Chinese regulators have set up an online video games ethics committee that has already reviewed 20 titles, state media said, raising hopes the government was preparing to resume an approval process that has been frozen for most of this year.
China, the world’s biggest gaming market, stopped approving new titles from March amid a regulatory overhaul triggered by growing criticism of video games for being violent and leading to myopia as well as addiction among young users.
The freeze on new approvals has pressured gaming-related stocks and clouded the outlook for mobile games, with industry leader Tencent Holdings reporting its first profit decline in more than a decade in the June quarter.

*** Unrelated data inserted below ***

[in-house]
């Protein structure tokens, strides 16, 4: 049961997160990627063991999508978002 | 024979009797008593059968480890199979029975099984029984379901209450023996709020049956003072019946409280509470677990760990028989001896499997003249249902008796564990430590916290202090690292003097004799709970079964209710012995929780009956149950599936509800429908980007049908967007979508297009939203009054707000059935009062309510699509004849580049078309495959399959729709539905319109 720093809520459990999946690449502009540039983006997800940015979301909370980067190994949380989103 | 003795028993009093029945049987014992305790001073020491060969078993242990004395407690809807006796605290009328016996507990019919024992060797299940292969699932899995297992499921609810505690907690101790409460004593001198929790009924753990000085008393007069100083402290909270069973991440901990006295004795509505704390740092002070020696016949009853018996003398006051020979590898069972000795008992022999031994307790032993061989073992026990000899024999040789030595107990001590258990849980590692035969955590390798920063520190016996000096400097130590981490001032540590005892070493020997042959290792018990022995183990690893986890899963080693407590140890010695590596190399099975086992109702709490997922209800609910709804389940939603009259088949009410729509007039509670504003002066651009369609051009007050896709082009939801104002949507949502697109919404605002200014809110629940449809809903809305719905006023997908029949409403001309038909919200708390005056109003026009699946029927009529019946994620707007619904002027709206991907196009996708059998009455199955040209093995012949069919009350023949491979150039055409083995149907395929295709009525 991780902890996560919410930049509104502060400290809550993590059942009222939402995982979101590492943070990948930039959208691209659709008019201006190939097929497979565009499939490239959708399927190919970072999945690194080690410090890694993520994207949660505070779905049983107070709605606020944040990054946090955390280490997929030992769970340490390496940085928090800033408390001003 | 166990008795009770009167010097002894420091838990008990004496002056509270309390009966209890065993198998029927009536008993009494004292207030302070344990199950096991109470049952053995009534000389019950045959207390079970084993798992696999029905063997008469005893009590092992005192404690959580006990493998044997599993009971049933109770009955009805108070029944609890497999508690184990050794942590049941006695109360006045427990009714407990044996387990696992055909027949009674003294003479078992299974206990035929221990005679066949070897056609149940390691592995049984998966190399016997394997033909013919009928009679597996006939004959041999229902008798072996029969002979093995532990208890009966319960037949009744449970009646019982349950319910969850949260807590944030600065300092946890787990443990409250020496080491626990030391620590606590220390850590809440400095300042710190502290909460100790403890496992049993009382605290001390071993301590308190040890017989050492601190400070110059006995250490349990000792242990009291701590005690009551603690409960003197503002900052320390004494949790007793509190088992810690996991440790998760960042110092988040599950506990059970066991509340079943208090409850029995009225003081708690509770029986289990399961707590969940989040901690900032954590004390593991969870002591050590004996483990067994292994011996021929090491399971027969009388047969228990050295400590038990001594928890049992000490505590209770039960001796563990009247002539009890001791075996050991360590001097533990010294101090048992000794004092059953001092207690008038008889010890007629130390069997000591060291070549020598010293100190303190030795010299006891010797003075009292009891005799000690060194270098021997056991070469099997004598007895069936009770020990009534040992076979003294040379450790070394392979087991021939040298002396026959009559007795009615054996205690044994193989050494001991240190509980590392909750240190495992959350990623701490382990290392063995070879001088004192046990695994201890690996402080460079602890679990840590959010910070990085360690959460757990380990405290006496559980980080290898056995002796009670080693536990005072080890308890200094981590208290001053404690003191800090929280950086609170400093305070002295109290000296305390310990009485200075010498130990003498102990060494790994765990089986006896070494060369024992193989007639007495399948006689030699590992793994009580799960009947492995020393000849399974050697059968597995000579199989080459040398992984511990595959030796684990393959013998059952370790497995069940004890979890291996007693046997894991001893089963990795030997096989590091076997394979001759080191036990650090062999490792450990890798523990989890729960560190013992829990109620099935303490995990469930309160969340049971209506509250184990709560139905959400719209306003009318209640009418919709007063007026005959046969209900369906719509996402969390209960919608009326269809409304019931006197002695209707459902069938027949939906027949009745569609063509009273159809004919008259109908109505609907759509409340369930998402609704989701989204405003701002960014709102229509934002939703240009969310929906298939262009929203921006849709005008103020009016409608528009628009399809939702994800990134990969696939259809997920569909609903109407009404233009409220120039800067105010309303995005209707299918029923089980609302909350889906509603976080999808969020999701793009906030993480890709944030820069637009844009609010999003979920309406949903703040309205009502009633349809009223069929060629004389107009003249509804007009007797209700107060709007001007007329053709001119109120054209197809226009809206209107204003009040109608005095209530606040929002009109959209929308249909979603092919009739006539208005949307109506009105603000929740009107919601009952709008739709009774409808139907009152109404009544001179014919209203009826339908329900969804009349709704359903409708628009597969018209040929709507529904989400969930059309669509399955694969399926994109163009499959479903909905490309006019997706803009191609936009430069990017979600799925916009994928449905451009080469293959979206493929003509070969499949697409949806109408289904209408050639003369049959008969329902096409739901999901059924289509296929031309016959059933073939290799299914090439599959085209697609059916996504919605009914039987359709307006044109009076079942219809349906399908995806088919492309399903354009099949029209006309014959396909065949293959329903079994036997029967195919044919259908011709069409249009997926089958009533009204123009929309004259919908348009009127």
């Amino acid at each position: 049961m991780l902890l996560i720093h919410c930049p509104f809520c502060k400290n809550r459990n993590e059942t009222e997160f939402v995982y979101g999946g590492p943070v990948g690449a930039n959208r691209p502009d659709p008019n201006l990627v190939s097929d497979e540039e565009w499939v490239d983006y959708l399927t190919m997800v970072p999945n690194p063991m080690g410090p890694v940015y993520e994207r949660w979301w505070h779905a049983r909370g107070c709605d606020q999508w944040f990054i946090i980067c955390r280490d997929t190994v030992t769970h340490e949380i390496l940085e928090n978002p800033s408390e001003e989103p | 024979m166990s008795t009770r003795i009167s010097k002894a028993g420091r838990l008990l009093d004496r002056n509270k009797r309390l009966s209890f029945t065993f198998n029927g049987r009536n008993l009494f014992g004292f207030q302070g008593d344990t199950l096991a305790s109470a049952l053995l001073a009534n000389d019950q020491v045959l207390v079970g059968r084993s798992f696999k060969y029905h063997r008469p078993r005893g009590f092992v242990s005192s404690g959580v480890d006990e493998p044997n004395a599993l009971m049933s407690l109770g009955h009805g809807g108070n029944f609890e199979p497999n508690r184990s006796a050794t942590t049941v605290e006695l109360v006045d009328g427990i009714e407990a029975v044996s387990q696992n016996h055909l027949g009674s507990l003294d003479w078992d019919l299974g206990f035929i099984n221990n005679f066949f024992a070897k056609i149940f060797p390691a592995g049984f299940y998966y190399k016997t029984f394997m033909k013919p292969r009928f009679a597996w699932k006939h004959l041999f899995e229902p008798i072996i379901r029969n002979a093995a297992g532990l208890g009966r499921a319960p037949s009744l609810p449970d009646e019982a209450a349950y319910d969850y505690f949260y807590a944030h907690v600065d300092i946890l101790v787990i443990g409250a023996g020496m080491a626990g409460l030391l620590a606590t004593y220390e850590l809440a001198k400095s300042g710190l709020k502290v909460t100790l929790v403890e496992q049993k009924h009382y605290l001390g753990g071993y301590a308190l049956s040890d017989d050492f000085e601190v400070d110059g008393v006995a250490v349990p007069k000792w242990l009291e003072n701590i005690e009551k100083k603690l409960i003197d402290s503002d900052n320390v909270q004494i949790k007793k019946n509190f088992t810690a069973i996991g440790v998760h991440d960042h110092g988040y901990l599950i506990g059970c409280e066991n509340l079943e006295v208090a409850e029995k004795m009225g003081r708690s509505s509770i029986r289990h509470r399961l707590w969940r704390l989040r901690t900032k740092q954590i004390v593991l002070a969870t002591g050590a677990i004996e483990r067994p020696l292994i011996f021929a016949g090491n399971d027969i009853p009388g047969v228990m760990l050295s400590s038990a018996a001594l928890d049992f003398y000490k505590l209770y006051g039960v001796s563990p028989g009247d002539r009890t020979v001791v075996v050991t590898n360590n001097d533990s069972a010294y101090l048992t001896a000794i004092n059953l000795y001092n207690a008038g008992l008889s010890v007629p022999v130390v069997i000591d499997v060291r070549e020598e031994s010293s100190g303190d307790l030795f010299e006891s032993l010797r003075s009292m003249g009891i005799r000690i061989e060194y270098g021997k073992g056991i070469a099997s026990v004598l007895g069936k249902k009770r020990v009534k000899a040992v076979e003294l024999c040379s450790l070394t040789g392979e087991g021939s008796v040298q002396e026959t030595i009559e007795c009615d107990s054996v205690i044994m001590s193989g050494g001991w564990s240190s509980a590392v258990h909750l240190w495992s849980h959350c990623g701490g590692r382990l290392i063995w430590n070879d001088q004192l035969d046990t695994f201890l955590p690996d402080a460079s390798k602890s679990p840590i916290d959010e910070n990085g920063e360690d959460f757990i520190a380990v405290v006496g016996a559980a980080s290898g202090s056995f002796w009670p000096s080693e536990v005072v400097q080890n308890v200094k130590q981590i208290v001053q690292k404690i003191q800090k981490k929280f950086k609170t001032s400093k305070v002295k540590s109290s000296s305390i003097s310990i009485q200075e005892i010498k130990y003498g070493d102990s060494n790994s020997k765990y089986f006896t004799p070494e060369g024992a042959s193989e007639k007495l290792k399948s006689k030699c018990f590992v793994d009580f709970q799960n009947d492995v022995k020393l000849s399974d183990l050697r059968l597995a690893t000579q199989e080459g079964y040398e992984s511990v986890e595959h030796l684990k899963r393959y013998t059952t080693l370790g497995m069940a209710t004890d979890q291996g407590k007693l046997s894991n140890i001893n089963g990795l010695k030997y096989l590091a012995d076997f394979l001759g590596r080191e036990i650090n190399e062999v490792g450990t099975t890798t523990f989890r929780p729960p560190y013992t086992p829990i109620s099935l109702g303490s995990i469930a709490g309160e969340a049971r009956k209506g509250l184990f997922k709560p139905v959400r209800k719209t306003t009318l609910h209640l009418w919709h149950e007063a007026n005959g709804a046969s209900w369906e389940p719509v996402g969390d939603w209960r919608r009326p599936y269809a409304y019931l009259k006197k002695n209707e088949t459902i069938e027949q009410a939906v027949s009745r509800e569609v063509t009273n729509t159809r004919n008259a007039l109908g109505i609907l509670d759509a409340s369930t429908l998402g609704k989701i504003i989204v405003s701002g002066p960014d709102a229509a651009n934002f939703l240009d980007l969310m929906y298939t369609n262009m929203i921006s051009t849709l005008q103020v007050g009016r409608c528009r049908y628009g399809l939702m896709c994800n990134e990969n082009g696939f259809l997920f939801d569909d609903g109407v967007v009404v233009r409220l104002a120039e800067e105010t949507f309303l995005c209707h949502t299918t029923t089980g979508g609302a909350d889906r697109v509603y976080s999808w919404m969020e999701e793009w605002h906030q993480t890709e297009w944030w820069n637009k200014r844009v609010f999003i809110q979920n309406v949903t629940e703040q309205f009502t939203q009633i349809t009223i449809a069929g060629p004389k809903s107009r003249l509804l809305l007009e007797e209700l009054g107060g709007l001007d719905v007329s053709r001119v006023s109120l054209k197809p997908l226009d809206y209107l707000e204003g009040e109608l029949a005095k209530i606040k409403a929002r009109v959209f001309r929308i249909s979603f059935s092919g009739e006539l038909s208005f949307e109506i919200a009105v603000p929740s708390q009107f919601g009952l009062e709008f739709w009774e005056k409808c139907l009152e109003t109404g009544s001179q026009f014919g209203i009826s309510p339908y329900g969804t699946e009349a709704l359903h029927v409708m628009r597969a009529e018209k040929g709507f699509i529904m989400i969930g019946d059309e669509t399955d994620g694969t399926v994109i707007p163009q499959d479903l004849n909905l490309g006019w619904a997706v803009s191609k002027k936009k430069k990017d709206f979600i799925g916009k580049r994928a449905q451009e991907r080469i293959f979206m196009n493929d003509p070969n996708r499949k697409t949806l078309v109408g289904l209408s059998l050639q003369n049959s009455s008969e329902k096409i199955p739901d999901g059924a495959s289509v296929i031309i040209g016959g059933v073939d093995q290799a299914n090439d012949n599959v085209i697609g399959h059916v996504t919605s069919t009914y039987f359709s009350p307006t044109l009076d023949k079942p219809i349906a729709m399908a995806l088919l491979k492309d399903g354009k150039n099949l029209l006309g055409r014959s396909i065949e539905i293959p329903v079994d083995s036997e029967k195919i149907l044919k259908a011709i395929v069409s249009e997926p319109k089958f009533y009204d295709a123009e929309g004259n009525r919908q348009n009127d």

But in a sign an end to the regulatory uncertainty could be near, state media Xinhua reported late on Friday that the new games ethics committee – under the guidance of Chinese Communist Party propaganda department – had already reviewed 20 games.
It has requested for a revamp of 11 titles to “eliminate moral hazard”, and rejected the remaining nine citing improper content, Xinhua added.
Industry insiders welcomed the move by the committee made up of experts on games and adolescence problems from universities, industry associations, research institutions and media outlets.
“We view this as a progressive step with more strategic directions likely to be given out by end of this month,” Jefferies said in a research note.
“This could potentially be followed by timetable announcement of approval resumption before mid-2019.”
Tencent declined to comment.
However an executive from the technology giant said on condition of anonymity: “I think the sign is, it’s almost the year end, the revamp should come to completion.”
Tencent has lost more than $100 billion in market value since the start of the year amid regulatory uncertainty.
On Monday, the stock was down 1.2 percent, in line with the broader market.